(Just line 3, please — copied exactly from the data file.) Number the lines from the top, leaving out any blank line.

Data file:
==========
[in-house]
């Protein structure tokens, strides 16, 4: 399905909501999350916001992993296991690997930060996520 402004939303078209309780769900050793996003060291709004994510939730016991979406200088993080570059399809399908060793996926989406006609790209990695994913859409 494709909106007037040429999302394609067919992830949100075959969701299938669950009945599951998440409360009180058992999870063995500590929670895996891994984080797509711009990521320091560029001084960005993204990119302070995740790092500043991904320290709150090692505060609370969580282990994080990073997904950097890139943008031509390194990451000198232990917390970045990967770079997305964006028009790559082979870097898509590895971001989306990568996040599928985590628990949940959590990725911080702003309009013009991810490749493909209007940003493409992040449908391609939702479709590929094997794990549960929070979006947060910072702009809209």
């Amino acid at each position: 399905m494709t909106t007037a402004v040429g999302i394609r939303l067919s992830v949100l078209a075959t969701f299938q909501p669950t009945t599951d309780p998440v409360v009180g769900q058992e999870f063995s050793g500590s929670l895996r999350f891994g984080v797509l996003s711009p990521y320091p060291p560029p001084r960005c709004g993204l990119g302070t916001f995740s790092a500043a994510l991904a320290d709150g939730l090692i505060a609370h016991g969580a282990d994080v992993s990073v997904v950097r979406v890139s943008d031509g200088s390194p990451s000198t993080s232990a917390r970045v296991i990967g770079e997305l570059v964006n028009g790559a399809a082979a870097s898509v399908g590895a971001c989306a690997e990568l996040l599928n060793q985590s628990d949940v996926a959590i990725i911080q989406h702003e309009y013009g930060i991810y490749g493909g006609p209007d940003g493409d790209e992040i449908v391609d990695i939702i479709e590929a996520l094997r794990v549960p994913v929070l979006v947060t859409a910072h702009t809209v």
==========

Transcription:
């Amino acid at each position: 399905m494709t909106t007037a402004v040429g999302i394609r939303l067919s992830v949100l078209a075959t969701f299938q909501p669950t009945t599951d309780p998440v409360v009180g769900q058992e999870f063995s050793g500590s929670l895996r999350f891994g984080v797509l996003s711009p990521y320091p060291p560029p001084r960005c709004g993204l990119g302070t916001f995740s790092a500043a994510l991904a320290d709150g939730l090692i505060a609370h016991g969580a282990d994080v992993s990073v997904v950097r979406v890139s943008d031509g200088s390194p990451s000198t993080s232990a917390r970045v296991i990967g770079e997305l570059v964006n028009g790559a399809a082979a870097s898509v399908g590895a971001c989306a690997e990568l996040l599928n060793q985590s628990d949940v996926a959590i990725i911080q989406h702003e309009y013009g930060i991810y490749g493909g006609p209007d940003g493409d790209e992040i449908v391609d990695i939702i479709e590929a996520l094997r794990v549960p994913v929070l979006v947060t859409a910072h702009t809209v």